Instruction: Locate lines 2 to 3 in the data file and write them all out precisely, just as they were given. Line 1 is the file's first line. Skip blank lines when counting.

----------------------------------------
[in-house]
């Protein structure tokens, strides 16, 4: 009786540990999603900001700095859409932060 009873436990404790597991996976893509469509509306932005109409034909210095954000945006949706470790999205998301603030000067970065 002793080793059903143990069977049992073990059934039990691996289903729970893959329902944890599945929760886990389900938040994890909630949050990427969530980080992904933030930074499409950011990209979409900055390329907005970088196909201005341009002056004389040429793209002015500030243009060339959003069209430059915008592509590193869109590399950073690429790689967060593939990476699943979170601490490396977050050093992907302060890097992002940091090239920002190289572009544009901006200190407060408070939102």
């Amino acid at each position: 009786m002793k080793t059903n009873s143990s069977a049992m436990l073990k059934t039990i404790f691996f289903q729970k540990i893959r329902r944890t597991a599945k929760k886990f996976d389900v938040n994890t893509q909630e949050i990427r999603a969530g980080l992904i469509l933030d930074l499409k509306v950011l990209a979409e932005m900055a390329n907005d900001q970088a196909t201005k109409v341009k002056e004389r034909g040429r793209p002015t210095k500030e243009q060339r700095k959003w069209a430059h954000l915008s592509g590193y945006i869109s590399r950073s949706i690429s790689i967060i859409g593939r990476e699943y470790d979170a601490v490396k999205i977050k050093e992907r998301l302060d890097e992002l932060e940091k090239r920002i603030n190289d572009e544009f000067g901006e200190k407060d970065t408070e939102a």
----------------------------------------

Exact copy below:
């Protein structure tokens, strides 16, 4: 009786540990999603900001700095859409932060 009873436990404790597991996976893509469509509306932005109409034909210095954000945006949706470790999205998301603030000067970065 002793080793059903143990069977049992073990059934039990691996289903729970893959329902944890599945929760886990389900938040994890909630949050990427969530980080992904933030930074499409950011990209979409900055390329907005970088196909201005341009002056004389040429793209002015500030243009060339959003069209430059915008592509590193869109590399950073690429790689967060593939990476699943979170601490490396977050050093992907302060890097992002940091090239920002190289572009544009901006200190407060408070939102």
């Amino acid at each position: 009786m002793k080793t059903n009873s143990s069977a049992m436990l073990k059934t039990i404790f691996f289903q729970k540990i893959r329902r944890t597991a599945k929760k886990f996976d389900v938040n994890t893509q909630e949050i990427r999603a969530g980080l992904i469509l933030d930074l499409k509306v950011l990209a979409e932005m900055a390329n907005d900001q970088a196909t201005k109409v341009k002056e004389r034909g040429r793209p002015t210095k500030e243009q060339r700095k959003w069209a430059h954000l915008s592509g590193y945006i869109s590399r950073s949706i690429s790689i967060i859409g593939r990476e699943y470790d979170a601490v490396k999205i977050k050093e992907r998301l302060d890097e992002l932060e940091k090239r920002i603030n190289d572009e544009f000067g901006e200190k407060d970065t408070e939102a």